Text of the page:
Seth Rogen: Oh, yeah, no, I mean and they are in it. They are really part of the other group and it’s really about how the old friends versus the new friends, which we thought was a really relatable place to start with a fucking batshit crazy movie, basically [laughs].

When you are approaching these characters, I mean these are people that you’ve known for years. Are you putting their personalities perfectly up on the screen or kind of a heightened version or completely different?

Evan Goldberg: No, no, no. No one is actually like, exactly the same, but some of them are heightened versions.

Is that just to save your own asses because of what we’re going to see? [laughs]

Evan Goldberg: We came to agreements with them. Some of them have full character takes. Some said, “I just want to play a crazy asshole version of myself.”

Seth Rogen: A lot of these guys are really... we’re all really dumb in the movie is probably the biggest thing. We deal with the apocalypse very poorly, I would say on the grand scale of how a rational human would behave in that situation and I think everyone plays very self-centered kind of temperamental versions of themselves. Honestly, it wasn’t, I don’t think it was about how they were being reflected as themselves. I think, as actors, at first we just wrote a little too much into shit they had all done before, and I think it took some of them being like you know, “I’ve been the loud, obnoxious guy a lot of times. What if we flipped it and I was the super nice guy?” or something like that. That was actually really helpful. I don’t think it was how they wanted to be portrayed as themselves. I think more thought just, as actors, it was a chance to do something else.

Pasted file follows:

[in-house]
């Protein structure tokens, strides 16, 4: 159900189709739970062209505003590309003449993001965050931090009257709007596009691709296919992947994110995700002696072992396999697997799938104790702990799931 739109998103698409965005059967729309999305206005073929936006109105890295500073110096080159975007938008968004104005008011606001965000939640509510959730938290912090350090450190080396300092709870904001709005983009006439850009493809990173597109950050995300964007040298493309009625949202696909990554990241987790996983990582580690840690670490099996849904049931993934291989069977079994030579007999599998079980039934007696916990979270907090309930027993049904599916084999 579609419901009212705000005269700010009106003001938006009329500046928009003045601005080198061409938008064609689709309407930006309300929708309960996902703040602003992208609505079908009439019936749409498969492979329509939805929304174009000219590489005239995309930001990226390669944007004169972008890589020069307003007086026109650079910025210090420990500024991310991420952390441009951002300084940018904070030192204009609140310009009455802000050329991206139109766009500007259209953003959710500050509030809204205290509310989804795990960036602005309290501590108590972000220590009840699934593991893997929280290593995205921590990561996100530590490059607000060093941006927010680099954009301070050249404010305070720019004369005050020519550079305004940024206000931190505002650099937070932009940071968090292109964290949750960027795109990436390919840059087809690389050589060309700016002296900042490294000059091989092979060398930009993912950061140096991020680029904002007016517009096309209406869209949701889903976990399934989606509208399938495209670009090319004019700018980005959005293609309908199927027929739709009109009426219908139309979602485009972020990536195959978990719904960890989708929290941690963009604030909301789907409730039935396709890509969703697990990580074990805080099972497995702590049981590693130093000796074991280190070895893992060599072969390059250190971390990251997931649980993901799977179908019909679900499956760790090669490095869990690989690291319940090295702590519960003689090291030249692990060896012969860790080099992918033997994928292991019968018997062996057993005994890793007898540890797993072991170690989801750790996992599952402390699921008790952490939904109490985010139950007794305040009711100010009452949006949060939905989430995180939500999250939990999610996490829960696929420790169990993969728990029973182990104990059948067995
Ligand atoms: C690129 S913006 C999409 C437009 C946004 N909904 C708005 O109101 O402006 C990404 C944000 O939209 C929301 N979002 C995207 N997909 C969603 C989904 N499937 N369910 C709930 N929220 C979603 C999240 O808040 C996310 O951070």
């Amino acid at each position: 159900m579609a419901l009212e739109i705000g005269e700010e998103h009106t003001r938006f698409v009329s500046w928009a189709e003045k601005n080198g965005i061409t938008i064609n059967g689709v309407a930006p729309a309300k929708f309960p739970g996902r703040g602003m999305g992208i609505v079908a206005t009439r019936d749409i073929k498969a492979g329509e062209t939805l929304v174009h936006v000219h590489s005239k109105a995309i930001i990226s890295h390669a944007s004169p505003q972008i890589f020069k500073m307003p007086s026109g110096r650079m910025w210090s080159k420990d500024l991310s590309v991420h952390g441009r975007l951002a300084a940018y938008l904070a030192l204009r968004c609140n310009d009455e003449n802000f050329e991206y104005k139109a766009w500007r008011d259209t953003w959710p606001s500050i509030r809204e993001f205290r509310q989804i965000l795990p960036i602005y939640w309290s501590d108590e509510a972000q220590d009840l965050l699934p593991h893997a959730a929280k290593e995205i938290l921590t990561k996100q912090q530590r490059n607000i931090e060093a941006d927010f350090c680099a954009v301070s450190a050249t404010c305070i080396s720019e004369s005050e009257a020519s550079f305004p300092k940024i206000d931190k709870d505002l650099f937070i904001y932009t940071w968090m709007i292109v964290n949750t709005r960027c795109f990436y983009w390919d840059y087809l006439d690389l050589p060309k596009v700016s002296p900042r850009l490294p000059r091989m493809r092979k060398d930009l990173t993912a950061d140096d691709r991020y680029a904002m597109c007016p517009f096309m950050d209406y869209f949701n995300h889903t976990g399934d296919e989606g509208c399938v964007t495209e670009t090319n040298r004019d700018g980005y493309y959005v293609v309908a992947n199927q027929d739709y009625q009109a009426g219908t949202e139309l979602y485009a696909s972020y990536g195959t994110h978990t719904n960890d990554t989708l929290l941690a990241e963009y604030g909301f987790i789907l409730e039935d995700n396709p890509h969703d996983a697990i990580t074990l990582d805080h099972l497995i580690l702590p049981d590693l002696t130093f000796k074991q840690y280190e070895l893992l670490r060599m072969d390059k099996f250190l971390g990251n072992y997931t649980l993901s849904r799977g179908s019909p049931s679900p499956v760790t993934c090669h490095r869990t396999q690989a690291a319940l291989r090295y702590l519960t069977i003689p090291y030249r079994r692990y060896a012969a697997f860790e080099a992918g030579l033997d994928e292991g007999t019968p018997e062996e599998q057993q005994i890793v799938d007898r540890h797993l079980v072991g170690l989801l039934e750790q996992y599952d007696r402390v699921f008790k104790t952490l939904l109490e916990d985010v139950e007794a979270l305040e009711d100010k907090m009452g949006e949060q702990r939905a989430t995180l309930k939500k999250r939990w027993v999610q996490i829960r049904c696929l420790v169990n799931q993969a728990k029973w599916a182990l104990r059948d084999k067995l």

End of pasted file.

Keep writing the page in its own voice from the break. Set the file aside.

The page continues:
Evan Goldberg: Something different.

Seth Rogen: And it was that much funnier because it was as themselves.

And this is the first time you’re directing also, but obviously you’ve collaborated as writers for a long, long time. How much did that collaboration change? Was that collaboration in your writing process similar to how you guys directed together?

Seth Rogen: Yeah, it was exactly the same. Yeah, we’ve worked together so much over the years in so much stuff. Yeah, it was very seamless. There was no real...

Evan Goldberg: We know each other so well we can make assumptions of what the other will do, like one of the things the crew always says is, “If I ask one of you and then you’re not there and the other guy is there, 99% of the time, you’ll say the same exact thing.” So, it lets us move really fast. You don’t have to discuss it.

Seth Rogen: Exactly, yeah.

And did you guys know you were going to end up directing it while you were writing the script?

Seth Rogen: We hoped it, yeah.

Evan Goldberg: Yeah, we hoped it. There was a point when we... And then we eventually realized that no one else could, because to get these guys, the specific group we needed...

Seth Rogen: It wouldn’t have worked...It literally wouldn’t have worked if you weren’t friends with all of them .

When you were writing, did that affect how you were working from a visual standpoint?

Seth Rogen: Yeah. Honestly, it was nice because we always write visual cues into our scripts. They just get ignored a lot - sometimes for better and sometimes for worse, but it was nice writing something knowing it would actually be executed the way we pictured it and so I think we did write a few things a little differently than we would have, because I think we knew... but it was also, normally someone else would take some of our more boring sequences and make them visually interesting, and now we knew that was up to us to do [laughs]. And so I think that played into also it also a little bit.

You guys also, just as writers, you’ve worked with some great directors, I mean Jonathan Levine, Michel Gondry, Greg Mottola. So I mean, how much did you guys get influenced from them just in terms of how you approached this film?